Steam shovel and men with horse-drawn scrapers digging the Grey Canal around 1910. (Greater Vernon Museum and Archives photo)

Steam shovel and men with horse-drawn scrapers digging the Grey Canal around 1910. (Greater Vernon Museum and Archives photo)

Get Outdoors! And explore the historical Grey Canal Trails

Outdoors enthusiast turns the clock back on the popular trail surrounding Vernon, Coldstream

Every day hundreds of people walk, jog or cycle sections of the Grey Canal’s scenic trails that surround Vernon and the Coldstream Valley.

But who remembers when water flowed from the hills through the Grey Canal’s gravity-fed open ditches, wooden flumes and pipes to supply farms and orchards with irrigation up until 50 years ago? How many marvel at the incredible engineering feat of its day?

Let’s look back into the history of this area.

For thousands of years, the original Okanagan First Nations people always chose areas near creeks, lakes or other water sources for their seasonal encampments. By the 1860s, Cornelius O’Keefe, Francis Barnard (BX Ranch) and a few other enterprising young men from Eastern Canada, Britain and Europe, acquired land in the North Okanagan and grew rich by ranching to feed the hungry Cariboo gold rush miners around Barkerville.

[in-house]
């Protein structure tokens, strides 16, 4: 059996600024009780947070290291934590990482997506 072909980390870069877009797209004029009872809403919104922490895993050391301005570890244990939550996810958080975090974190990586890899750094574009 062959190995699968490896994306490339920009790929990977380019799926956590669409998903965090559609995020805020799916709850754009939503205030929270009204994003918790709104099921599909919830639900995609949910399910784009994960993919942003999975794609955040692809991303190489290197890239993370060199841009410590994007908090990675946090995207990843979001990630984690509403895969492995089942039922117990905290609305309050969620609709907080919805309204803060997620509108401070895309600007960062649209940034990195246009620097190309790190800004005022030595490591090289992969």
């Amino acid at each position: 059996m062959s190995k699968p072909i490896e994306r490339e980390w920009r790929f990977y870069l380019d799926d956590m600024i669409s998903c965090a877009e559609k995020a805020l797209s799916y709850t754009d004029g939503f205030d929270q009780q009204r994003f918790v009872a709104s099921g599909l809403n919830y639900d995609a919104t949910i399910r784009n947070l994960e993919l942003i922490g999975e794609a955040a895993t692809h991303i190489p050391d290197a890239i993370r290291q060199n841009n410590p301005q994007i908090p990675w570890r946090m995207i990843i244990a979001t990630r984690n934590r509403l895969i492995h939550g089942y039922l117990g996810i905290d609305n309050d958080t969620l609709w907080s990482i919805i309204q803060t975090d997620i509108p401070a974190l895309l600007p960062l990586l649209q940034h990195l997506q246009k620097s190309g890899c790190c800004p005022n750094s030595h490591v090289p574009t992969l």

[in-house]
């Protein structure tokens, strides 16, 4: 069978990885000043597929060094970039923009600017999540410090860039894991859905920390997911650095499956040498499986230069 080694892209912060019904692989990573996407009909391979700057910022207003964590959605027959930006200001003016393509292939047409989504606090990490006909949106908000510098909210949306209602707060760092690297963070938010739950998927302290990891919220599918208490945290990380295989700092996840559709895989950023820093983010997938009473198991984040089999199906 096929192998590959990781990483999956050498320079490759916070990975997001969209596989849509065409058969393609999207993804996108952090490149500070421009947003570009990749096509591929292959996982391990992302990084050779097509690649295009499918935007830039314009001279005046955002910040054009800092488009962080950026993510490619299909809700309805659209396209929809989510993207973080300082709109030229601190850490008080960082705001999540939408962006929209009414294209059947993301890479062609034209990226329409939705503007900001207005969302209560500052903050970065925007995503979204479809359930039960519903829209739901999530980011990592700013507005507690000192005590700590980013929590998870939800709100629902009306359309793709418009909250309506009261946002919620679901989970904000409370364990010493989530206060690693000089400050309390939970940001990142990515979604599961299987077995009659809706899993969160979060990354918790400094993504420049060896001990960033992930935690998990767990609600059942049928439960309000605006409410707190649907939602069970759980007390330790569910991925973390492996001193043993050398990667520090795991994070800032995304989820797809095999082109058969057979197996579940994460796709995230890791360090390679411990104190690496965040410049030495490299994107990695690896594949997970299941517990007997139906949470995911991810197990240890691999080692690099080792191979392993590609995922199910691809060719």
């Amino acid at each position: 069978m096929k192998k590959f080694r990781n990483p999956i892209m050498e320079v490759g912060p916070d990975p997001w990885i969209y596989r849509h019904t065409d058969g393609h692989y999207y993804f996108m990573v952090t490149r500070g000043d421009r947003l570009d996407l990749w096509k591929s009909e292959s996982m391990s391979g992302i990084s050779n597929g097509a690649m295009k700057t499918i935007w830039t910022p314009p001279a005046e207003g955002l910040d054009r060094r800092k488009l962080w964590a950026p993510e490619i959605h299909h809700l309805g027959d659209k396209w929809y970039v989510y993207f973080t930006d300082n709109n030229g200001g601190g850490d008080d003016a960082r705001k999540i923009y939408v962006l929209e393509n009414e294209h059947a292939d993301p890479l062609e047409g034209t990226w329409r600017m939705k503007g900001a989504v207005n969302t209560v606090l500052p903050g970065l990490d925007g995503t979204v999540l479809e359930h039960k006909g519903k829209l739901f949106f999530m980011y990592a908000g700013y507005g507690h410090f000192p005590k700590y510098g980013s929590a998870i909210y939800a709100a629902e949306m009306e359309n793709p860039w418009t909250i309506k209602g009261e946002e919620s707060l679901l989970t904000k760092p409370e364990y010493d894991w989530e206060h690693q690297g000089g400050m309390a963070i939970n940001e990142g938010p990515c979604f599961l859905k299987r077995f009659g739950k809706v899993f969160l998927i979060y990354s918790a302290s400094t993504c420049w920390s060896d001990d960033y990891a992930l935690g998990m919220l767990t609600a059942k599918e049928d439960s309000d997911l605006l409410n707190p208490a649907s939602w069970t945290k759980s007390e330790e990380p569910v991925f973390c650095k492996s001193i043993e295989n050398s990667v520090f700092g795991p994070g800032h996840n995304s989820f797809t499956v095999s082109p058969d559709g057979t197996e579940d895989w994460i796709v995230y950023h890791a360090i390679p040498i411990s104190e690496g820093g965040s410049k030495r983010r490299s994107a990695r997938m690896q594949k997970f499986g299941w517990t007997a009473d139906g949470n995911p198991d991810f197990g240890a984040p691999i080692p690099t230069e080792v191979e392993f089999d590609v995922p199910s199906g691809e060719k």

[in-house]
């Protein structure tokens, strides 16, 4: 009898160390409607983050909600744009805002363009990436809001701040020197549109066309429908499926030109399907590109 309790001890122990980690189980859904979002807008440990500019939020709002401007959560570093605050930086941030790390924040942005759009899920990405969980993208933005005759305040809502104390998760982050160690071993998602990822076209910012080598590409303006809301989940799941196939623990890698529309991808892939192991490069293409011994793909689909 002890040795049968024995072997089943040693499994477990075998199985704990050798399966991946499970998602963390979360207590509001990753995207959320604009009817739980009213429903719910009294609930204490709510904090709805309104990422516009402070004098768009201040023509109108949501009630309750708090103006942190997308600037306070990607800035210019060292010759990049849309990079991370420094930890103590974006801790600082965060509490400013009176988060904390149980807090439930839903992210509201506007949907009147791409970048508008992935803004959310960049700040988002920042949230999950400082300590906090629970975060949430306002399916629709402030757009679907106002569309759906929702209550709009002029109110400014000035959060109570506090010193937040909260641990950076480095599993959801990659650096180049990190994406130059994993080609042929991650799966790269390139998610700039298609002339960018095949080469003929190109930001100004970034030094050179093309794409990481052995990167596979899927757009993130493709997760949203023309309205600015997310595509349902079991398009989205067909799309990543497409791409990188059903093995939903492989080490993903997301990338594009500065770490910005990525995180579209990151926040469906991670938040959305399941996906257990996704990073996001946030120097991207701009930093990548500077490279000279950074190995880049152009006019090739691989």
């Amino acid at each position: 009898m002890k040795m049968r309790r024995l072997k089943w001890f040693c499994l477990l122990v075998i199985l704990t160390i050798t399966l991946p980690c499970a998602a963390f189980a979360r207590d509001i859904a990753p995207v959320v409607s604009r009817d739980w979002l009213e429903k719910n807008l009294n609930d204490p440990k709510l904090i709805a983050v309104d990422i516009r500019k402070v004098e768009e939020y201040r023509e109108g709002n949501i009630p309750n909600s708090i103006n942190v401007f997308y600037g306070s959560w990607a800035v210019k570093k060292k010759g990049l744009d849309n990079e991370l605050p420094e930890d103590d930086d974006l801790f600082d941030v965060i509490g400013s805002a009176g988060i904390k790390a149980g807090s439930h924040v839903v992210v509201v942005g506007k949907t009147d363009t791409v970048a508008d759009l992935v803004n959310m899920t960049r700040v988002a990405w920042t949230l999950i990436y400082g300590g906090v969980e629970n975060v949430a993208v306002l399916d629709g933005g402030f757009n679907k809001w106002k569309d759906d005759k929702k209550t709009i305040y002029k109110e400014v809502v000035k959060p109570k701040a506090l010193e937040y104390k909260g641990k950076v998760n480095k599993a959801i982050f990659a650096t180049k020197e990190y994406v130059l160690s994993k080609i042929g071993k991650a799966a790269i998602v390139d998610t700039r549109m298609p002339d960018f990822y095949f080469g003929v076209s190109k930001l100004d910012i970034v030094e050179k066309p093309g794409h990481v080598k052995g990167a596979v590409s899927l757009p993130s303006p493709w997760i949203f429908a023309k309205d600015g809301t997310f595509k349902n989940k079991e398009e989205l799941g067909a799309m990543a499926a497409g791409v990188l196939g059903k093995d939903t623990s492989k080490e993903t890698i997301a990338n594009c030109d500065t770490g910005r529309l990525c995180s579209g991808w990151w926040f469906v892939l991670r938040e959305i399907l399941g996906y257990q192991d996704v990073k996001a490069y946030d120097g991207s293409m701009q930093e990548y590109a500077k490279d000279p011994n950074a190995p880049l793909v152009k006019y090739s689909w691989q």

Thousands of cattle free-ranged the tall, lush bunchgrasses of the dry hillsides. These ranchers also settled by good water sources.

Once the goldfields dwindled away by the 1890s, new settlers were attracted to the warm, scenic Okanagan Valley. Land developers, inspired by Lord and Lady Aberdeen’s Coldstream orchards and ranch, subdivided the large ranchlands into orchard estates complete with fruit trees. But the new settlers, mostly British and Belgian aristocracy, were unfamiliar with orchards. They soon realized that more water was required for the fruit trees and demanded an irrigation system.

So in 1906, the land developers began an incredibly extensive engineering feat – an irrigation canal system that would encircle 30 miles (50 km) around Coldstream and the North Okanagan’s growing new city of Vernon. It ran from the hills above Lavington to Okanagan Lake encircling the BX, Swan Lake and Bella Vista and took until 1914 to complete. It was the largest single irrigation system in B.C.’s history. Earl Grey, the Governor General of Canada 1904-11, visited the newly constructed headgates and intake of the Lavington section in 1907 and named it the Grey Canal.

Dozens of men with horse-drawn slip scrapers ploughed the extensive wide open ditch canal.

Later a steam shovel and then another was added to speed up the process. Parts of the canal were reinforced with wood stave flumes and wire-wrapped wood siphon pipes were added to flow water through draws.